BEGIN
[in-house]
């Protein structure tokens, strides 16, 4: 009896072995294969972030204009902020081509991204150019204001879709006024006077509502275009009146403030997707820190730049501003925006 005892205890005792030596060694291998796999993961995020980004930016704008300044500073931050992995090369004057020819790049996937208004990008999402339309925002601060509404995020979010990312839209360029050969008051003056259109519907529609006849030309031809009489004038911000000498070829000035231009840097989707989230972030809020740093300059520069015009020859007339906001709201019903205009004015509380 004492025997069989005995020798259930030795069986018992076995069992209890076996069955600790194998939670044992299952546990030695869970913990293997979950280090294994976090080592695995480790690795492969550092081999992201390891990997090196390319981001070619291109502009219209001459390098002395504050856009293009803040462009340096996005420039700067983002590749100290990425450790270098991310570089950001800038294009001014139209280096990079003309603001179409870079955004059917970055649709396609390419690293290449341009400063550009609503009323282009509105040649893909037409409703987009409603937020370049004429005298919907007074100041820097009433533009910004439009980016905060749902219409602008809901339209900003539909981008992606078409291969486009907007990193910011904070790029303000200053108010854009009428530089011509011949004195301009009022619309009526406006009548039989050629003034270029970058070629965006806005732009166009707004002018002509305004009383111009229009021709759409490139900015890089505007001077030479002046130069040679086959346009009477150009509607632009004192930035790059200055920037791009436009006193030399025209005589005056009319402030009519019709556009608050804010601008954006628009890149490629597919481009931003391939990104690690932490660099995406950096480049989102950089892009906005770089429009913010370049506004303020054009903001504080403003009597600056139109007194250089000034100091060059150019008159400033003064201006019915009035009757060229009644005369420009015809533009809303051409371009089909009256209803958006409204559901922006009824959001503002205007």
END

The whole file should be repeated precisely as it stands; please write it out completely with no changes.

[in-house]
């Protein structure tokens, strides 16, 4: 009896072995294969972030204009902020081509991204150019204001879709006024006077509502275009009146403030997707820190730049501003925006 005892205890005792030596060694291998796999993961995020980004930016704008300044500073931050992995090369004057020819790049996937208004990008999402339309925002601060509404995020979010990312839209360029050969008051003056259109519907529609006849030309031809009489004038911000000498070829000035231009840097989707989230972030809020740093300059520069015009020859007339906001709201019903205009004015509380 004492025997069989005995020798259930030795069986018992076995069992209890076996069955600790194998939670044992299952546990030695869970913990293997979950280090294994976090080592695995480790690795492969550092081999992201390891990997090196390319981001070619291109502009219209001459390098002395504050856009293009803040462009340096996005420039700067983002590749100290990425450790270098991310570089950001800038294009001014139209280096990079003309603001179409870079955004059917970055649709396609390419690293290449341009400063550009609503009323282009509105040649893909037409409703987009409603937020370049004429005298919907007074100041820097009433533009910004439009980016905060749902219409602008809901339209900003539909981008992606078409291969486009907007990193910011904070790029303000200053108010854009009428530089011509011949004195301009009022619309009526406006009548039989050629003034270029970058070629965006806005732009166009707004002018002509305004009383111009229009021709759409490139900015890089505007001077030479002046130069040679086959346009009477150009509607632009004192930035790059200055920037791009436009006193030399025209005589005056009319402030009519019709556009608050804010601008954006628009890149490629597919481009931003391939990104690690932490660099995406950096480049989102950089892009906005770089429009913010370049506004303020054009903001504080403003009597600056139109007194250089000034100091060059150019008159400033003064201006019915009035009757060229009644005369420009015809533009809303051409371009089909009256209803958006409204559901922006009824959001503002205007």